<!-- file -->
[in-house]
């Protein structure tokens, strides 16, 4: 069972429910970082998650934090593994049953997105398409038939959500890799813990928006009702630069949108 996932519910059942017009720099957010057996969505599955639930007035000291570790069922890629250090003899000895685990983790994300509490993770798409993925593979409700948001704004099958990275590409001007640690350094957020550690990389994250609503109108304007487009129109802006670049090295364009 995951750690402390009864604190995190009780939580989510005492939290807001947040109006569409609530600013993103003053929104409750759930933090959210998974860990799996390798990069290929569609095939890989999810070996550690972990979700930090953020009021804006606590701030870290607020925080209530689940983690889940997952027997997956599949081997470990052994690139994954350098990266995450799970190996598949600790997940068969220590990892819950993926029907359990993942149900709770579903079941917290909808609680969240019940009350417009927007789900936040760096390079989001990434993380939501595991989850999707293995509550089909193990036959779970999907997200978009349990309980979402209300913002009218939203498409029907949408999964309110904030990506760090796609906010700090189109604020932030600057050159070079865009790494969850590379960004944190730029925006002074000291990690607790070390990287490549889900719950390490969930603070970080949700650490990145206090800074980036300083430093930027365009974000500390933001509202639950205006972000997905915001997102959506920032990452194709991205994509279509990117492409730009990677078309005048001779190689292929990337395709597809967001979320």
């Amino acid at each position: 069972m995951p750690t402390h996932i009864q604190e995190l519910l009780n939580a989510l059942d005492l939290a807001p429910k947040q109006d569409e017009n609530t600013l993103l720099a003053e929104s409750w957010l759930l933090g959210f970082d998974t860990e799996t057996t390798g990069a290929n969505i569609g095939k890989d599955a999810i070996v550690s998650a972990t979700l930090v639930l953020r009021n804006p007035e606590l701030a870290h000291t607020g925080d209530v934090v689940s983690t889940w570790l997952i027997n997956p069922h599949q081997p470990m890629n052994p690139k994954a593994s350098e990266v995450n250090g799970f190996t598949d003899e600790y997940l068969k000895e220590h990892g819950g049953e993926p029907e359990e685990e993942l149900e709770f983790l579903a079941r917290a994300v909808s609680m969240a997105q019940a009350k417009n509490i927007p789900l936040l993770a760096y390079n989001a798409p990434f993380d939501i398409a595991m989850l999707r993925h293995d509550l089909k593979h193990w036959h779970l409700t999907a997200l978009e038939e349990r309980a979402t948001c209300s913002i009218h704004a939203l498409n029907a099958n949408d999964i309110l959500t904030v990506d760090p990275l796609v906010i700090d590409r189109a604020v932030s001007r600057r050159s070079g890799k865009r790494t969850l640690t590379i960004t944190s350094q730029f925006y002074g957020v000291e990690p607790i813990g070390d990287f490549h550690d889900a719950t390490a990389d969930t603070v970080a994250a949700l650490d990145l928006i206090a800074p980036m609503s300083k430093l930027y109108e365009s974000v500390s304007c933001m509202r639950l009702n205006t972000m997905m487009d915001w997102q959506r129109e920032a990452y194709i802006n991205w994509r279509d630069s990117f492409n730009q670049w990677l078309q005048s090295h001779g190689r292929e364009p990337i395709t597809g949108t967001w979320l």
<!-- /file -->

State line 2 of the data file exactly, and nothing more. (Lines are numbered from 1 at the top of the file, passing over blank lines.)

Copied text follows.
């Protein structure tokens, strides 16, 4: 069972429910970082998650934090593994049953997105398409038939959500890799813990928006009702630069949108 996932519910059942017009720099957010057996969505599955639930007035000291570790069922890629250090003899000895685990983790994300509490993770798409993925593979409700948001704004099958990275590409001007640690350094957020550690990389994250609503109108304007487009129109802006670049090295364009 995951750690402390009864604190995190009780939580989510005492939290807001947040109006569409609530600013993103003053929104409750759930933090959210998974860990799996390798990069290929569609095939890989999810070996550690972990979700930090953020009021804006606590701030870290607020925080209530689940983690889940997952027997997956599949081997470990052994690139994954350098990266995450799970190996598949600790997940068969220590990892819950993926029907359990993942149900709770579903079941917290909808609680969240019940009350417009927007789900936040760096390079989001990434993380939501595991989850999707293995509550089909193990036959779970999907997200978009349990309980979402209300913002009218939203498409029907949408999964309110904030990506760090796609906010700090189109604020932030600057050159070079865009790494969850590379960004944190730029925006002074000291990690607790070390990287490549889900719950390490969930603070970080949700650490990145206090800074980036300083430093930027365009974000500390933001509202639950205006972000997905915001997102959506920032990452194709991205994509279509990117492409730009990677078309005048001779190689292929990337395709597809967001979320």